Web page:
This topic outlines how coordination of cross-agency services for
youth with disabilities and their families can build professional
connections and provide families with a single contact to identify
supports. Service coordination reflects a shift from case management
to family support and focuses on person- and family-centered planning,
inclusion, and self-determination.
The coordination of cross-agency services for youth with disabilities, their
families, and the interagency transition team can build professional connections
and provide families with a single contact to identify supports. This concept
of service coordination can be implemented on two levels:
- At a system level: Policies require agencies to work together; to create
agreements among school districts, counties, health organizations,
and other entities; and to detail how they will provide and fund services.
- At an individual level: Direct service is provided through a service coordinator
to children and youth with disabilities, their families, and the professionals
who support them.
Service coordinators at the individual level provide direct service, whereas
service coordinators at the system level promote collaboration among various
organizations that serve youth with disabilities. This Web topic focuses on
service coordination at the individual level.
Service coordination reflects a shift from case management to family support
and focuses on person- and family-centered planning, inclusion, and self-determination.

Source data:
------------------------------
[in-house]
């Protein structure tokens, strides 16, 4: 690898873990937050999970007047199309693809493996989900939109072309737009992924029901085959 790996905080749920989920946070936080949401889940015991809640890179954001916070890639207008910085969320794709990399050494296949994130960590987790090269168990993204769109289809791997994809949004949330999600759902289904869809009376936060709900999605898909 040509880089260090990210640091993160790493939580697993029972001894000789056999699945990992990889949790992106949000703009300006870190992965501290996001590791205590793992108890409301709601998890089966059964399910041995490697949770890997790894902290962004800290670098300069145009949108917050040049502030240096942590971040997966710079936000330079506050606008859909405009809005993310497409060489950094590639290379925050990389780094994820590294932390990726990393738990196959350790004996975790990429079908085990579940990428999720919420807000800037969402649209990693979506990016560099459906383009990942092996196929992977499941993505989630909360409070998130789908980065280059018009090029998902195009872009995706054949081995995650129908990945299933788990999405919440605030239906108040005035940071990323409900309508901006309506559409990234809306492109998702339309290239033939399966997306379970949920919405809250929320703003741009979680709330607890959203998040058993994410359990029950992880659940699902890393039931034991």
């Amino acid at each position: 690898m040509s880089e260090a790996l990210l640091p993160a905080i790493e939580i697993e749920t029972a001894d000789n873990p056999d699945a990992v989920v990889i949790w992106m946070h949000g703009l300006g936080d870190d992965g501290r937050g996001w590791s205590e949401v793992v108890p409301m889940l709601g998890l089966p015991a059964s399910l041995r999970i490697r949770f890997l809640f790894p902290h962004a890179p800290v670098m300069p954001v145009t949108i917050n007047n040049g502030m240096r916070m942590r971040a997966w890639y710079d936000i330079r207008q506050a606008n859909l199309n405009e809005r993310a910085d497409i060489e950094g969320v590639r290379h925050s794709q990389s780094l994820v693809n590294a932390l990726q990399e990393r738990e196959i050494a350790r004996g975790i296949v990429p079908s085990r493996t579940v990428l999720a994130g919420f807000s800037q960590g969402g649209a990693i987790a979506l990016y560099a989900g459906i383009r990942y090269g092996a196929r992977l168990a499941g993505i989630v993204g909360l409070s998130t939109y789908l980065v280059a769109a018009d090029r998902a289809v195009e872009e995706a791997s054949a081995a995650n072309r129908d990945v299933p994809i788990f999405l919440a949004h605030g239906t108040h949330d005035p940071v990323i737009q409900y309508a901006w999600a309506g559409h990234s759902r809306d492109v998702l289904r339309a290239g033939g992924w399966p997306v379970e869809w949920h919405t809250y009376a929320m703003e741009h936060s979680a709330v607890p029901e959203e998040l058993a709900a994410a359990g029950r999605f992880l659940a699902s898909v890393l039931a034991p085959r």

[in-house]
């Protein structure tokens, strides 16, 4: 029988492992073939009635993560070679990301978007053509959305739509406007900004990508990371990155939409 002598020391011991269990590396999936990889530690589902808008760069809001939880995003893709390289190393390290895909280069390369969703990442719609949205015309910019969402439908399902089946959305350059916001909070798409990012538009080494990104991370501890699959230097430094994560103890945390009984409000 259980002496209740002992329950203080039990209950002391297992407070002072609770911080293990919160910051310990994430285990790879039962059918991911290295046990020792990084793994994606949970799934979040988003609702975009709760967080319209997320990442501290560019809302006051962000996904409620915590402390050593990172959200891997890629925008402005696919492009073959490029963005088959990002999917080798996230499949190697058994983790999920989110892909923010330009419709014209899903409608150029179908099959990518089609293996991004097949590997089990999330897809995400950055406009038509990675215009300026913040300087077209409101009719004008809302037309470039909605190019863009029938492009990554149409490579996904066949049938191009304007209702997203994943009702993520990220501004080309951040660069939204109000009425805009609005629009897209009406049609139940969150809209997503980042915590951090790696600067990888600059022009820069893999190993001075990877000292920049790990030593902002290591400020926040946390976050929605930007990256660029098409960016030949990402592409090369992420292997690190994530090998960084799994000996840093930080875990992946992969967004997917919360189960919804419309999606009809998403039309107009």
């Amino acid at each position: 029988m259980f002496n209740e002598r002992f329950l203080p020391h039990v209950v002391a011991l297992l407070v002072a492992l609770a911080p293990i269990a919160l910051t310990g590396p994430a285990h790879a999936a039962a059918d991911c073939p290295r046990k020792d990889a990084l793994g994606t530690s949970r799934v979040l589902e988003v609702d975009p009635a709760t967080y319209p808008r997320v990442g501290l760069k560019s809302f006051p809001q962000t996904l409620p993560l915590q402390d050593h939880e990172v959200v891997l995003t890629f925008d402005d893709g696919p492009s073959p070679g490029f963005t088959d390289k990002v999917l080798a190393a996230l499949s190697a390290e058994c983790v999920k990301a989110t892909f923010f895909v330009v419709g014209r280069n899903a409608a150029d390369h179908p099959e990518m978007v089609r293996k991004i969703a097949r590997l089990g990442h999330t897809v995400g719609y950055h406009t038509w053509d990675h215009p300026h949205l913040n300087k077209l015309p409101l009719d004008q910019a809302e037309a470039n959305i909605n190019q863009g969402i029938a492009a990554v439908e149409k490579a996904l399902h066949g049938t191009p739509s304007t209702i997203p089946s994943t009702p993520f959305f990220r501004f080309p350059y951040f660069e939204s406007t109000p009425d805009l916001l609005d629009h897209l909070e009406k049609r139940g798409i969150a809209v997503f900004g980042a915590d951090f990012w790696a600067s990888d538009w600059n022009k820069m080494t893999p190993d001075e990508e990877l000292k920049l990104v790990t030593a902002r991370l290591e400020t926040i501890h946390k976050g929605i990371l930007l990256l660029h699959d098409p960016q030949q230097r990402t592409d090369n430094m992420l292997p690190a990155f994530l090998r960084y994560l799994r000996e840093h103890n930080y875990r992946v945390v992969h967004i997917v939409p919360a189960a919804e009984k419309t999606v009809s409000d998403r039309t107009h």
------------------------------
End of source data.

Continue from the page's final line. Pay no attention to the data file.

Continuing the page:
A service coordinator’s responsibilities begin with outlining the desires,
strengths, and life goals of the person with the disability. All programs, services,
and supports are directed by the individual and their family,
with the goal of their participation in the community.
In general, service coordination tasks include:
- Coordinating services on behalf of individuals with disabilities and their
families across agency lines;
- Serving as a single point of contact in helping families obtain the assistance
they need and the services their children need;
- Assisting families in gaining access to services (for example, providing
information on services, assisting them in understanding service eligibility
- Continuously seeking available and appropriate services for individuals
with disabilities and their families;
- Coordinating eligibility of evaluations and assessments;
- Supporting the ongoing review and evaluation of individual service plans;
- Informing families of the availability of advocacy services, including
legal, professional, and individual advocacy assistance;
- Working to ensure that teachers and other school personnel have access to information on community services and supports; and
- Managing students’ Individualized Education Programs (IEPs).
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